Many also consume alcohol, and sometimes drugs, on treks. This, says Aditya Gupta, a seasoned mountaineer who scaled Mt Everest in 2019, besides other tough peaks, should be avoided at all costs as alcohol plus high altitude dehydrate the body and can affect orientation.

The Uttarakhand story

Reena Kaushal Dharmshaktu, OSD, Pandit Nain Singh Surveyor Mountaineering Institute, Munsyari, Pithoragarh, who has been mountaineering for more than 25 years, too, attributes the increasing accidents to callousness towards nature. “The weather warnings should be taken seriously since once you start trekking, you are entirely on your own,” says Reena, who is the first Indian woman to ski from the coast of Antarctica to South Pole. It is the responsibility of those conducting these tours to prepare the trekkers with outdoor survival skills, besides identifying the camping places on the way, adds Reena, who has led several expeditions in the Himalayas.

“Everyone wants a short cut these days,” says her mountaineer husband Love Raj Singh Dharmshaktu, who has scaled the Everest seven times. If reaching a padav (camp site) takes say around eight days, they want to wind it up in five days, says the Padma Shri awardee. Since most of the planning for trekking trips is done in AC rooms in metro cities, the time which the body needs to acclimatise is not kept in mind, he says. So when you actually get down to trekking, the body can refuse to cooperate. Last but not the least, get yourself insured. “A basic trek can cost between Rs200 and Rs300 per day, but it will be of immense help in case you get stuck and require helicopter assistance, which can otherwise be an expensive affair,” says Love Raj Singh, an Assistant Commandant with the BSF.

According to Col Amit Bisht, principal of the Nehru Institute of Mountaineering, Uttarkashi, who led a team of instructors to Mt Everest in adverse weather conditions this year, many confuse the GPS tracking chip as a safety measure. “The GPS trackers are merely helpful in tracing the trekker’s location in case of an emergency but these can’t help in communicating when you need help the most,” he says.

On why not to cut costs, Colonel Bisht, who won the Tenzing Norgay National Adventure Award 2020 recently, says: “The Kedarkanta Trek, which usually takes five to six days, can cost between Rs1,500 and Rs15,000. Even if you are not taking the minimum package, and opting for a mid-range package, there will still be compromises.”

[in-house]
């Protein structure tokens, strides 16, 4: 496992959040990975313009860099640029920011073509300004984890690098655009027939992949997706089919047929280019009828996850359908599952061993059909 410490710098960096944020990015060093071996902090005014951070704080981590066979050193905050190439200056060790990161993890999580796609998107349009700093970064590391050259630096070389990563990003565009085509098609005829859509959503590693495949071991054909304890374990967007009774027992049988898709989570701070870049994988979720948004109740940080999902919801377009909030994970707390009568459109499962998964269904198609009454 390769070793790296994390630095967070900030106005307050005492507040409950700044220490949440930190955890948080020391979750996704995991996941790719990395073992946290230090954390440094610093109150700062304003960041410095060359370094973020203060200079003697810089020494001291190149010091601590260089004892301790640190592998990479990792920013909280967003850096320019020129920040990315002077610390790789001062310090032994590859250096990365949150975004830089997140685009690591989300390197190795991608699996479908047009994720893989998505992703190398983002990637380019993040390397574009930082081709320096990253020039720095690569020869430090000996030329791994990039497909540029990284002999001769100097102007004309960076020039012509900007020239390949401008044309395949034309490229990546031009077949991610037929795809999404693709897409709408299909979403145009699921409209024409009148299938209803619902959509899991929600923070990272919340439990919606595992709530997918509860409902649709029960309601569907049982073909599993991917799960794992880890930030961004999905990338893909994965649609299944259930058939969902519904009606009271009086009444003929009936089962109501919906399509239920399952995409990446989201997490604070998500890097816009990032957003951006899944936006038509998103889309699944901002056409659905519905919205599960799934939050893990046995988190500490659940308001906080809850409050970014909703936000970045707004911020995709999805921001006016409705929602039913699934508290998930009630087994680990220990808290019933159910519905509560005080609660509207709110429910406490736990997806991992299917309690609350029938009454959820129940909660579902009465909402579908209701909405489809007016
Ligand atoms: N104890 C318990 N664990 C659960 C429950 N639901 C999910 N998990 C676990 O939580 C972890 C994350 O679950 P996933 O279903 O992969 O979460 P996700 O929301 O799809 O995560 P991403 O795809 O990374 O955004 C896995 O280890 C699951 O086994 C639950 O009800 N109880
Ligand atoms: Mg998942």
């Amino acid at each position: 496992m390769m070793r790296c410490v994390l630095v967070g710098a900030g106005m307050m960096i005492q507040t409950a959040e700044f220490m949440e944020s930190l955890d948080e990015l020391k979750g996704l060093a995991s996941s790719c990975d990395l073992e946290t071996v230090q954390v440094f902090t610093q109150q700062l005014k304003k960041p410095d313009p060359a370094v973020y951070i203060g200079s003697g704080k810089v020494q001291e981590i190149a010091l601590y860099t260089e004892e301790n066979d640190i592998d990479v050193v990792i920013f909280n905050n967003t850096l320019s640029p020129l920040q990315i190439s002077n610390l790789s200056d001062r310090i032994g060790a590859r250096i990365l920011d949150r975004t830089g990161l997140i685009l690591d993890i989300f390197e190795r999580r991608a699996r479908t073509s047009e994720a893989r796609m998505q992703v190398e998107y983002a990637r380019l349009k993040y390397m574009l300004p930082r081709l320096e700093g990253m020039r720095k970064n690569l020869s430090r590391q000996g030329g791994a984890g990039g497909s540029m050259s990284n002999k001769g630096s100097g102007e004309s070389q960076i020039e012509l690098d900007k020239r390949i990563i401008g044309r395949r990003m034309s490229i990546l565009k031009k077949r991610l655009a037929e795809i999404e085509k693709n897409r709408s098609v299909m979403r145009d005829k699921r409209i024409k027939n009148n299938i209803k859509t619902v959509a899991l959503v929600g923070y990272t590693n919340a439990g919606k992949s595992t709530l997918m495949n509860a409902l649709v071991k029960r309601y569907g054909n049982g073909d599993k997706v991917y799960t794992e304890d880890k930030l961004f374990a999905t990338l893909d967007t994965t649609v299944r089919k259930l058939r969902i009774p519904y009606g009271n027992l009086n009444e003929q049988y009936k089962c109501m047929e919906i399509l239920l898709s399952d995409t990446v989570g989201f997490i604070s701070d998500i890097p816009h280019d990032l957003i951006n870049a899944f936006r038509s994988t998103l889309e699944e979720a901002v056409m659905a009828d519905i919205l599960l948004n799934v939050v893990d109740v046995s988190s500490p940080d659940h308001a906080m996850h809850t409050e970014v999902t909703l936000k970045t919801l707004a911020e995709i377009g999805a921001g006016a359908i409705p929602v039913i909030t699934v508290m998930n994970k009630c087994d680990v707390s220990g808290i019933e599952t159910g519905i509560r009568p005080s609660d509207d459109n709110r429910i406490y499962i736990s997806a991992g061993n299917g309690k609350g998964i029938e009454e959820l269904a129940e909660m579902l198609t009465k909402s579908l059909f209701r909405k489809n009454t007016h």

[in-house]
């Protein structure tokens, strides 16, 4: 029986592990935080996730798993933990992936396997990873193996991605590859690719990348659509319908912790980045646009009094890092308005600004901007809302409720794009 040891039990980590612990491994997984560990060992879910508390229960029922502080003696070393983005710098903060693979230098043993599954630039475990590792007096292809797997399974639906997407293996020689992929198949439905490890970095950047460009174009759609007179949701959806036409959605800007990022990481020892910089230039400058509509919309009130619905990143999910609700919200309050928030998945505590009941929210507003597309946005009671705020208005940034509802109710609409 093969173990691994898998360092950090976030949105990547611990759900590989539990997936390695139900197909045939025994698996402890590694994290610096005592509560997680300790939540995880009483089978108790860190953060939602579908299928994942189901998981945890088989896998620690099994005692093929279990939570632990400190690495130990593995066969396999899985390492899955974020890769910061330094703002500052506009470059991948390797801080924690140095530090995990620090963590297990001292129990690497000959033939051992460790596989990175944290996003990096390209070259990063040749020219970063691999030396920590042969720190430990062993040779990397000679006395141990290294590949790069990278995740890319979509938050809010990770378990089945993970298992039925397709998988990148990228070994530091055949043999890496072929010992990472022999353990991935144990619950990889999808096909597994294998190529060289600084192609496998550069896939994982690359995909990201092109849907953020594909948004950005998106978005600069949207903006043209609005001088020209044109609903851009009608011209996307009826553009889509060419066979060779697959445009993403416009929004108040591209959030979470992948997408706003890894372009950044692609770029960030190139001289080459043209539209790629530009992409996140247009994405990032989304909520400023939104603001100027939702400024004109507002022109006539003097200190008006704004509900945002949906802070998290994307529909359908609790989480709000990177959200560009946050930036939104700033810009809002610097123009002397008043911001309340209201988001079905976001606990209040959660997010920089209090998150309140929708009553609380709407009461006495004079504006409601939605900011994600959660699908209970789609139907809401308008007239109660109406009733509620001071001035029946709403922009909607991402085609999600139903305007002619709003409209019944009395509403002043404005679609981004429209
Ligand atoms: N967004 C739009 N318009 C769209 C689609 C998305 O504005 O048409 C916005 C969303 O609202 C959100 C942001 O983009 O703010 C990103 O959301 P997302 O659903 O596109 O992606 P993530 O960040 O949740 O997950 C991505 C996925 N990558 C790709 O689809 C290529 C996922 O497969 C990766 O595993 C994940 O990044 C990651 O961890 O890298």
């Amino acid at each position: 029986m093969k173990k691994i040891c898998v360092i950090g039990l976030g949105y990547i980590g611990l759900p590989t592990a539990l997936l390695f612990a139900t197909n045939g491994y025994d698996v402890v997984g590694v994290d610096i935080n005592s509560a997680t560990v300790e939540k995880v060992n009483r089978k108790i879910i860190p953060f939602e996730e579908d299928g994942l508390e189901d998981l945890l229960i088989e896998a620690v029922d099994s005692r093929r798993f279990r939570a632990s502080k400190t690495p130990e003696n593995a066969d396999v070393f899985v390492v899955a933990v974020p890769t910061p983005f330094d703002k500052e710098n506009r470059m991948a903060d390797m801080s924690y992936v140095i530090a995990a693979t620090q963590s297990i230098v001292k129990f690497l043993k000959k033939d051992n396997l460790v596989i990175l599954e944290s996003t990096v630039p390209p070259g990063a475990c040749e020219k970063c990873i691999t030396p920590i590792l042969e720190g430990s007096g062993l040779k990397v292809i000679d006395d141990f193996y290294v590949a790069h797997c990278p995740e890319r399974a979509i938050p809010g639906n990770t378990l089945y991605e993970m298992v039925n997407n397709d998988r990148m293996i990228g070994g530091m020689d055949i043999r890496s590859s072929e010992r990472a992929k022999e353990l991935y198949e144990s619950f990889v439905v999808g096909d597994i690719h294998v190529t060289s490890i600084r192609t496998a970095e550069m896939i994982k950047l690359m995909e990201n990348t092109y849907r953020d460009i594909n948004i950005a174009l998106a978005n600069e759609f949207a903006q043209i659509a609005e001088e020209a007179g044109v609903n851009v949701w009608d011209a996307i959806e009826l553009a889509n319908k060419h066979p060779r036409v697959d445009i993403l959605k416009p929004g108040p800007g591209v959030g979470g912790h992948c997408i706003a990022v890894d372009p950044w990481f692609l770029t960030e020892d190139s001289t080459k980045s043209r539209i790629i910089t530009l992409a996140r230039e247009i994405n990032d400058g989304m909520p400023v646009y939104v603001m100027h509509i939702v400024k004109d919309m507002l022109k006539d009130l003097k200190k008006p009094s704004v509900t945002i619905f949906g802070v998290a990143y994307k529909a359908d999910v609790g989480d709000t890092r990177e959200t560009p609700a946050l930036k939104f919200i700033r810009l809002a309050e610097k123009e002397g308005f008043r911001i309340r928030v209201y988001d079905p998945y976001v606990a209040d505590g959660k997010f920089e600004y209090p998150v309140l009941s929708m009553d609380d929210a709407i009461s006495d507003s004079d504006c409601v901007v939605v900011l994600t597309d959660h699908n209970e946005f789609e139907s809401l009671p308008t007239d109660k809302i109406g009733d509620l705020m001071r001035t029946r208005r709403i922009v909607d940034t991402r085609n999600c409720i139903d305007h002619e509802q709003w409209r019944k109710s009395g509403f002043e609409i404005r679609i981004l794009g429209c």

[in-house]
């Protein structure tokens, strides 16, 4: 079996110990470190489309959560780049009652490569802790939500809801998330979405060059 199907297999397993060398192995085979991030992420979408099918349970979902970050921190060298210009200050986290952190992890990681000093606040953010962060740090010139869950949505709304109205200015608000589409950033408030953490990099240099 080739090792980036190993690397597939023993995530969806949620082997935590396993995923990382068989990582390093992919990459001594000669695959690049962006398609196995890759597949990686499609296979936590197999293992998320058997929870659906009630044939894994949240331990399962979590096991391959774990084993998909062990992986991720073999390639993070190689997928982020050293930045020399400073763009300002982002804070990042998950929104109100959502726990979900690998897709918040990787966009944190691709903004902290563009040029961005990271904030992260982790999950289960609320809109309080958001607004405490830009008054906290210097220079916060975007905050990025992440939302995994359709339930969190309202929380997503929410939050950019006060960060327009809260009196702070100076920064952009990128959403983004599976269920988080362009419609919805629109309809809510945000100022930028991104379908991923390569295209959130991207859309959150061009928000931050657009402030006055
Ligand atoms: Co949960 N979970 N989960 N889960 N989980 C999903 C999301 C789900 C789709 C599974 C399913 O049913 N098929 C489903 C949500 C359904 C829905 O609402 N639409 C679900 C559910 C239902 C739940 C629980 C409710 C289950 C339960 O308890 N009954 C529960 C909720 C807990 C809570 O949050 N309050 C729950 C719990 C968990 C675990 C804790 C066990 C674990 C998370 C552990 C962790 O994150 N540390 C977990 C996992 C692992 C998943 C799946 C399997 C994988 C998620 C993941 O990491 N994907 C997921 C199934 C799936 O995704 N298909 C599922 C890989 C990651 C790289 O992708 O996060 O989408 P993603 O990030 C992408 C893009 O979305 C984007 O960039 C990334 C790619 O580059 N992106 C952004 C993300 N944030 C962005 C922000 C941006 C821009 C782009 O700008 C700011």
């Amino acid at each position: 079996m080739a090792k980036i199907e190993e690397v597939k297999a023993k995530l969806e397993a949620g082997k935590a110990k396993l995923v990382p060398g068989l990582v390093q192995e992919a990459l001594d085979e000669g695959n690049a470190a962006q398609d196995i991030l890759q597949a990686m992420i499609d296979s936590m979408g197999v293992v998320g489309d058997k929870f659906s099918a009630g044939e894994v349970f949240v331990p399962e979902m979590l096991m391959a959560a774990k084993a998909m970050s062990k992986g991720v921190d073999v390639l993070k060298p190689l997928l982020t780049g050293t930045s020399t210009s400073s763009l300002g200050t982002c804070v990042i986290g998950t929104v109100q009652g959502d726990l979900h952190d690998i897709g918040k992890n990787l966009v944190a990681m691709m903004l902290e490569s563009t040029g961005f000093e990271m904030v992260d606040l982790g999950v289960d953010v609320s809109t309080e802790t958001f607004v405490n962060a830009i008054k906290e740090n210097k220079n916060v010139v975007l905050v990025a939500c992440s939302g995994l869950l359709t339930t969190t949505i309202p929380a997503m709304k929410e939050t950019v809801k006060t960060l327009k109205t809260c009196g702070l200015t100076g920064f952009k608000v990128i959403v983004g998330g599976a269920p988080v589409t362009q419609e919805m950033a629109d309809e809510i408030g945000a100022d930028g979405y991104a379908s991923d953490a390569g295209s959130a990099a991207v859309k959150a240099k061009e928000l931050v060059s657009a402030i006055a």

Overcoming obstacles

Rana Sidhu, founder, Go Adventure Sports, a certified mountaineering outfit, says low-cost packages mean cutting corners, compromising with safety, equipment, support staff and inexperienced guides. It is understandable but not right, says Wing Commander Sudhir Kutty (retd), co-founder of Delhi-based Bayberry Adventures. “The average trekker is price conscious and with the immense competition in the industry, agencies cut corners. They also overlook the fitness levels of the trekkers touring with them,” adds Wg Cdr Kutty, who was former director of the Indian Air Force Adventure Directorate.

While Kohli proposes that unregistered, low-cost operators should not be allowed expeditions beyond 5,000m, Sidhu says the government should allow provision for satellite phones and import of high-quality mountaineering equipment at subsidised rates. “The IMF should aggressively market its facilities. They provide high-quality, safety gear at very reasonable rates but most trekkers may not be aware of it. Also, the process to go about it is quite long-winding. They also need to have visible presence at all mountaineering sub-centres,” he says. However, since technology can’t be trusted, Mishra suggests standardised advisories for every trek.

The need to regularise the industry is what all insist on. Chandan Sharma says that the adventure tour operators in Kullu are now working with the administration to formulate regulations to avoid accidents. This could entail permissions to go trekking, maintaining a record of trekkers and open treks as per season. Avay Shukla has, for long, also been advocating involvement of the Forest Department as all trekking happens in forest areas.

The recent spate of deaths has forced the HP government into action. The Information Technology Department has already been directed to design an app with which every trekker embarking on a journey will have to register, says Amit Kashyap, Director, Tourism, and Managing Director, Himachal Pradesh Tourism Development Corporation. “All the DCs have been asked to identify the trekking routes and zones in their jurisdiction and inform by November 10. Trekkers will have to inform the Sub-Divisional Magistrate concerned about their trekking dates along with their mobile numbers.”

However, the most important factor, experts insist, will always remain hiring a professional guide, preferably local. “An experienced guide is familiar with the area’s terrain, local routes, natural shelters and knows which signs to watch out for in case the weather turns bad suddenly. Unfortunately, most trekking parties pay little importance to this and at times venture out on their own,” adds Shukla. Sharma feels an advantage of going with a local guide is also that in case he doesn’t return home at the expected hour, his family can sound an alert.

The onus is also on trekkers. “Whether first-timer or experienced, never cut costs as it is the cheapest holiday anyway. If people can pay Rs15,000 a night at a resort, why not invest in good equipment, experienced guides, medical aid, etc? Let’s not take this fun activity so casually that it becomes a casualty,” says Gupta, an advice that needs to be taken seriously.